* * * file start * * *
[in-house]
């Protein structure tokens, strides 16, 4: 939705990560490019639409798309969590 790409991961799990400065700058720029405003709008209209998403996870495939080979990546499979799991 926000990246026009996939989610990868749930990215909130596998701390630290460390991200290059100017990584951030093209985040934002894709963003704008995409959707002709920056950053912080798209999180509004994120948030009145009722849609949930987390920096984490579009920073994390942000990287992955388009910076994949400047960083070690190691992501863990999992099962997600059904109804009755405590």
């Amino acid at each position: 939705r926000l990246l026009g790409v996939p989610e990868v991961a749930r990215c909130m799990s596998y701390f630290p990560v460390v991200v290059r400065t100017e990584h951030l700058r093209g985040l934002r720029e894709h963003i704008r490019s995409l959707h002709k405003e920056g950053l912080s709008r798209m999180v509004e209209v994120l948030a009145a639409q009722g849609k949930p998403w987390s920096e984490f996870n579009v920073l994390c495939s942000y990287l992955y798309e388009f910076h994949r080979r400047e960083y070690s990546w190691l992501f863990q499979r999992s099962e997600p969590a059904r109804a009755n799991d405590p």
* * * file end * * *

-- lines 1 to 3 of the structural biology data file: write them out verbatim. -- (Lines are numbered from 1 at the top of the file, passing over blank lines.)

[in-house]
């Protein structure tokens, strides 16, 4: 939705990560490019639409798309969590 790409991961799990400065700058720029405003709008209209998403996870495939080979990546499979799991 926000990246026009996939989610990868749930990215909130596998701390630290460390991200290059100017990584951030093209985040934002894709963003704008995409959707002709920056950053912080798209999180509004994120948030009145009722849609949930987390920096984490579009920073994390942000990287992955388009910076994949400047960083070690190691992501863990999992099962997600059904109804009755405590």
């Amino acid at each position: 939705r926000l990246l026009g790409v996939p989610e990868v991961a749930r990215c909130m799990s596998y701390f630290p990560v460390v991200v290059r400065t100017e990584h951030l700058r093209g985040l934002r720029e894709h963003i704008r490019s995409l959707h002709k405003e920056g950053l912080s709008r798209m999180v509004e209209v994120l948030a009145a639409q009722g849609k949930p998403w987390s920096e984490f996870n579009v920073l994390c495939s942000y990287l992955y798309e388009f910076h994949r080979r400047e960083y070690s990546w190691l992501f863990q499979r999992s099962e997600p969590a059904r109804a009755n799991d405590p």